What, no teabag? (Gif via YouTube)

Victor “Punk” Woodley, the self-proclaimed “alpha of teabagging,” climbed ever higher up the world rankings in Street Fighter V by placing first last night at Dreamhack Austin. But despite his wins, Punk’s “alpha” side was nowhere to be seen in his final matches.

Punk is known for taunting opponents, both in matches and during post-game interviews, and has a reputation of being smug. At Dreamhack Austin, the 18-year-old SFV phenom even brought literal teabags with his face printed on them. However, during his matches, Punk had many opportunities to crouch over his stunned opponents, and he chose instead to focus on the fight.

Punk got knocked back to the loser’s bracket early on in the tournament, and once there, he won every single one of his matches until he solidified his place in the top three. In the loser’s bracket final, Punk faced faced Kun Xian Ho, who had just placed first in Final Round 20. It should have been a tough fight. Instead, Punk laid waste to Xian, hovering just out of range of each attack and swooping in to punish the whiffed blows.

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Ahead of Final Round 20 last March, Xian had switched characters from F.A.N.G. to Ibuki. His use of F.A.N.G. during the 2016 Capcom Pro Tour had been noteworthy, given that F.A.N.G. is not considered to be a strong character in SFV. Xian performed well with the character in spite of popular opinion, but after switching to Ibuki this year, he finally got a first place win in SFV.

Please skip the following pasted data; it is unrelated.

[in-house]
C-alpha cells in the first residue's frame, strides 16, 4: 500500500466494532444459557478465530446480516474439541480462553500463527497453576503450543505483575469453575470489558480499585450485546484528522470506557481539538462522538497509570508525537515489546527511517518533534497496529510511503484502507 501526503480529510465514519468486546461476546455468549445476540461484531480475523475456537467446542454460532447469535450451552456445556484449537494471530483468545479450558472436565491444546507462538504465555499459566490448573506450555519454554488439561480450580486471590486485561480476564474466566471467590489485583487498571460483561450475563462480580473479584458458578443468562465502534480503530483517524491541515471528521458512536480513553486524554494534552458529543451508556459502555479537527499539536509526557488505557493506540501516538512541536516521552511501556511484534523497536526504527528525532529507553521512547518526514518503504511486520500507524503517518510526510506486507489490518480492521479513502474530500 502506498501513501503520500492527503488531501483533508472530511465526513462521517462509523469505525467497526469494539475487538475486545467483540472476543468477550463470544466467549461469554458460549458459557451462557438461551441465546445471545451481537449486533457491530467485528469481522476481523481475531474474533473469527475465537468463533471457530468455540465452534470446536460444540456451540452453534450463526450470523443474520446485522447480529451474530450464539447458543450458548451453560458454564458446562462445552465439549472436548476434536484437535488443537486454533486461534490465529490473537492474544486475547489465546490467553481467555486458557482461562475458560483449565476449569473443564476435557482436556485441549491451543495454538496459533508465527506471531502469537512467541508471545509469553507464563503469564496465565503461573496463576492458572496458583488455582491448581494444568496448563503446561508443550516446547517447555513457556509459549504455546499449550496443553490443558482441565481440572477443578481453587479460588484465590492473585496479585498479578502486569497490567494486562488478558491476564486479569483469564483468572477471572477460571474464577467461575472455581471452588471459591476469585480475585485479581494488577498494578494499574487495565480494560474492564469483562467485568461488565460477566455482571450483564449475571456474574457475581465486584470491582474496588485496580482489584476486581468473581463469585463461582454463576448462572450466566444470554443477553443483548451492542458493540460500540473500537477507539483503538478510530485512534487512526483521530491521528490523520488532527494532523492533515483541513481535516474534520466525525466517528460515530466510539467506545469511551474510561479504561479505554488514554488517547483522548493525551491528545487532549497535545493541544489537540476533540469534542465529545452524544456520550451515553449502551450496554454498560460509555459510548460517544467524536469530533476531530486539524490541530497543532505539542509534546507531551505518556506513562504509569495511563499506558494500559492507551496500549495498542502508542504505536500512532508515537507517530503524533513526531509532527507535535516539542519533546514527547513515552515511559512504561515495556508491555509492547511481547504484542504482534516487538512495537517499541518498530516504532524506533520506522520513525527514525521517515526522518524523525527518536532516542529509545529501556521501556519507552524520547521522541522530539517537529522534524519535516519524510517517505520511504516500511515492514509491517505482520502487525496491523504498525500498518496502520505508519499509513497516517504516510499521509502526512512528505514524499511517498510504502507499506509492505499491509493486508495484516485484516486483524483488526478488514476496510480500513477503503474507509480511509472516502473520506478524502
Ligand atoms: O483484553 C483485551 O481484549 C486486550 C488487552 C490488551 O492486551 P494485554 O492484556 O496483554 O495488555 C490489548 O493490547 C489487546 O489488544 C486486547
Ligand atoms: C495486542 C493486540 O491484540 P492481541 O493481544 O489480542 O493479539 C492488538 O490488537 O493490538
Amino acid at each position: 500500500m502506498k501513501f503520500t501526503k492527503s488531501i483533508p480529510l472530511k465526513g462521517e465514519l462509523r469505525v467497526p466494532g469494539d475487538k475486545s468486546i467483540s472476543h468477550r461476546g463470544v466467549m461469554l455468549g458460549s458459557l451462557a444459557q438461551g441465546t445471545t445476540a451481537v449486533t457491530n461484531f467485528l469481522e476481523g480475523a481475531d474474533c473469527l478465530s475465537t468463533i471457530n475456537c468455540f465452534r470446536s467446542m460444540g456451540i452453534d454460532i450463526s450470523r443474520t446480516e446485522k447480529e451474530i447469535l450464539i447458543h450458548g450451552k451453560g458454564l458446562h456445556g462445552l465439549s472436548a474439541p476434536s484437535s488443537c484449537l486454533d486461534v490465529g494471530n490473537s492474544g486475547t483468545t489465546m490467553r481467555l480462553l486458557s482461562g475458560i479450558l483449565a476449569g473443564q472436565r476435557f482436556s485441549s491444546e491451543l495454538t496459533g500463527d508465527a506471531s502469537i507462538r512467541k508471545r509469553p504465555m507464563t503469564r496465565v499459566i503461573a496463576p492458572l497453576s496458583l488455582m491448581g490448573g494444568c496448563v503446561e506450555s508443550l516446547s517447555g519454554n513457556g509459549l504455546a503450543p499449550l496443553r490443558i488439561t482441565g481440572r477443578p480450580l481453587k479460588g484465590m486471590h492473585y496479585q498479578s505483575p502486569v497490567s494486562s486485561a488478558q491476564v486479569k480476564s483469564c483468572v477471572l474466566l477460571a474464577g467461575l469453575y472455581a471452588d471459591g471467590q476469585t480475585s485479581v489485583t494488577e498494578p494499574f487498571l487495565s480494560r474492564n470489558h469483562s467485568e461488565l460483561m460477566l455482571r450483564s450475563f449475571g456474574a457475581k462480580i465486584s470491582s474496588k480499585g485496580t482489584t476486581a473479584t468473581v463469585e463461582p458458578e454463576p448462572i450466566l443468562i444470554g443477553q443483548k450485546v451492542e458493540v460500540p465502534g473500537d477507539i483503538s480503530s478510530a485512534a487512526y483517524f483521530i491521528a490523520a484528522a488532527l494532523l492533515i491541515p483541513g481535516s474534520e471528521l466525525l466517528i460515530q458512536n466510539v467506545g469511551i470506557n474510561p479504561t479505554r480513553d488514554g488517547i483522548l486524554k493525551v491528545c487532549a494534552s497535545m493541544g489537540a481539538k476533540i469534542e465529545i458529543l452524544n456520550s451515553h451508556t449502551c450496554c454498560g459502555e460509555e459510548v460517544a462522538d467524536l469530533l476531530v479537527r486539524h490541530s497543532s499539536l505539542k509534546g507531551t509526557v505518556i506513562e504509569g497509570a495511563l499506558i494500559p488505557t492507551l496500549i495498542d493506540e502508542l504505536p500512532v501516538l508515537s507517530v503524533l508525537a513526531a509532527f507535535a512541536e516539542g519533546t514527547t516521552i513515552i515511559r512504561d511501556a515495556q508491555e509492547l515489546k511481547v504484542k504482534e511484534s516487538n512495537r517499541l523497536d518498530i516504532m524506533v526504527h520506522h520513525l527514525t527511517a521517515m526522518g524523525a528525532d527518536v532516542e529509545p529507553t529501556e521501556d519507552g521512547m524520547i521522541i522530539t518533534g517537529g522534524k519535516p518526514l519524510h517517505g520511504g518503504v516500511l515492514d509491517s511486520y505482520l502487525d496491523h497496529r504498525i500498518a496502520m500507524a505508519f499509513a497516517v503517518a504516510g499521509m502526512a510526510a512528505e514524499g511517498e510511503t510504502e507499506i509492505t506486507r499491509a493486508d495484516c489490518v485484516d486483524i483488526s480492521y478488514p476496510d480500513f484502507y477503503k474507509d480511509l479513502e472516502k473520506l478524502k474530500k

Under pressure in his final match against Punk, however, Xian switched back from Ibuki to his old standby, F.A.N.G. The last-second switch made for a tense final round:

Since almost no F.A.N.G. players appear in high-level SFV play, Xian’s surprise pick could have confused Punk into making mistakes against an unfamiliar opponent. It’s the type of psychological tactic that Punk himself might employ, given how he has used teabagging to “get in certain people’s heads.” But the switch was too little, too late for Xian. Punk stayed on an even keel, using the same patient whiff-punishing that he’d used against Xian’s Ibuki.

It was shocking to see Punk make such quick work of Xian, and so many other well-established SF veterans on the roster at Dreamhack. Also shocking: the polite behavior from the “alpha.” What was less shocking were the final matches between Punk and Haitani, which ended up more evenly balanced, with both pros trading rounds until Punk secured a very close win.

Longtime Street Fighter commentator James Chen joked that, at age 18, Punk was too young to get into the Dreamhack after party. If last night’s tournament was any indication, though, Punk is growing up.